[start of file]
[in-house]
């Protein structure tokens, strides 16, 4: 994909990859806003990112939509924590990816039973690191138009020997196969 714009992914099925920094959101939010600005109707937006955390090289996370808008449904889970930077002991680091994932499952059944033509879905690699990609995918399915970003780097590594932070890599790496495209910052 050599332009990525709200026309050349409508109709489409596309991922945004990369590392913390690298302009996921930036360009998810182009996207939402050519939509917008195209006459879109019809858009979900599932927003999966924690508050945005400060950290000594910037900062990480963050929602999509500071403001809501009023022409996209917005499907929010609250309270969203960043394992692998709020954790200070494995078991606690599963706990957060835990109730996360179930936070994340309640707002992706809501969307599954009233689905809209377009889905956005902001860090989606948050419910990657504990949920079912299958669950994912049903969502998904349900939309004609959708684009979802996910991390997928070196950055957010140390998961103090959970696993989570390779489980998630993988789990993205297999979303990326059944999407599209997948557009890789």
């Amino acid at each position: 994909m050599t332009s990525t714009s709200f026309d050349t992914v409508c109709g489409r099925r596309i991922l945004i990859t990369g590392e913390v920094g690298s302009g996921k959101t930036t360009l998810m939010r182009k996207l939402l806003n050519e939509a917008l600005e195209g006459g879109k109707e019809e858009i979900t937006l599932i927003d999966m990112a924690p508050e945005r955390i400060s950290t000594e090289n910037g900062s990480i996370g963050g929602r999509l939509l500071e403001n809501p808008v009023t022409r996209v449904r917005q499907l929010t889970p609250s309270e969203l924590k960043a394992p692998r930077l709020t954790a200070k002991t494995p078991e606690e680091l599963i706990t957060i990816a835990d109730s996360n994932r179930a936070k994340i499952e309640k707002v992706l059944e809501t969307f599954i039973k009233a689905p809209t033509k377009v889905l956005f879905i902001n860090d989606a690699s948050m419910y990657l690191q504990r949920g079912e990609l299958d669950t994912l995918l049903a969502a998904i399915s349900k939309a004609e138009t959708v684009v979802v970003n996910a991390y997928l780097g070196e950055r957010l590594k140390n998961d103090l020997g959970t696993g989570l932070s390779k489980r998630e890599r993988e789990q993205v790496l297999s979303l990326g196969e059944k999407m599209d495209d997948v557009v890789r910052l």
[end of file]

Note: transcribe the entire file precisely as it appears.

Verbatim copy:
[in-house]
């Protein structure tokens, strides 16, 4: 994909990859806003990112939509924590990816039973690191138009020997196969 714009992914099925920094959101939010600005109707937006955390090289996370808008449904889970930077002991680091994932499952059944033509879905690699990609995918399915970003780097590594932070890599790496495209910052 050599332009990525709200026309050349409508109709489409596309991922945004990369590392913390690298302009996921930036360009998810182009996207939402050519939509917008195209006459879109019809858009979900599932927003999966924690508050945005400060950290000594910037900062990480963050929602999509500071403001809501009023022409996209917005499907929010609250309270969203960043394992692998709020954790200070494995078991606690599963706990957060835990109730996360179930936070994340309640707002992706809501969307599954009233689905809209377009889905956005902001860090989606948050419910990657504990949920079912299958669950994912049903969502998904349900939309004609959708684009979802996910991390997928070196950055957010140390998961103090959970696993989570390779489980998630993988789990993205297999979303990326059944999407599209997948557009890789």
């Amino acid at each position: 994909m050599t332009s990525t714009s709200f026309d050349t992914v409508c109709g489409r099925r596309i991922l945004i990859t990369g590392e913390v920094g690298s302009g996921k959101t930036t360009l998810m939010r182009k996207l939402l806003n050519e939509a917008l600005e195209g006459g879109k109707e019809e858009i979900t937006l599932i927003d999966m990112a924690p508050e945005r955390i400060s950290t000594e090289n910037g900062s990480i996370g963050g929602r999509l939509l500071e403001n809501p808008v009023t022409r996209v449904r917005q499907l929010t889970p609250s309270e969203l924590k960043a394992p692998r930077l709020t954790a200070k002991t494995p078991e606690e680091l599963i706990t957060i990816a835990d109730s996360n994932r179930a936070k994340i499952e309640k707002v992706l059944e809501t969307f599954i039973k009233a689905p809209t033509k377009v889905l956005f879905i902001n860090d989606a690699s948050m419910y990657l690191q504990r949920g079912e990609l299958d669950t994912l995918l049903a969502a998904i399915s349900k939309a004609e138009t959708v684009v979802v970003n996910a991390y997928l780097g070196e950055r957010l590594k140390n998961d103090l020997g959970t696993g989570l932070s390779k489980r998630e890599r993988e789990q993205v790496l297999s979303l990326g196969e059944k999407m599209d495209d997948v557009v890789r910052l």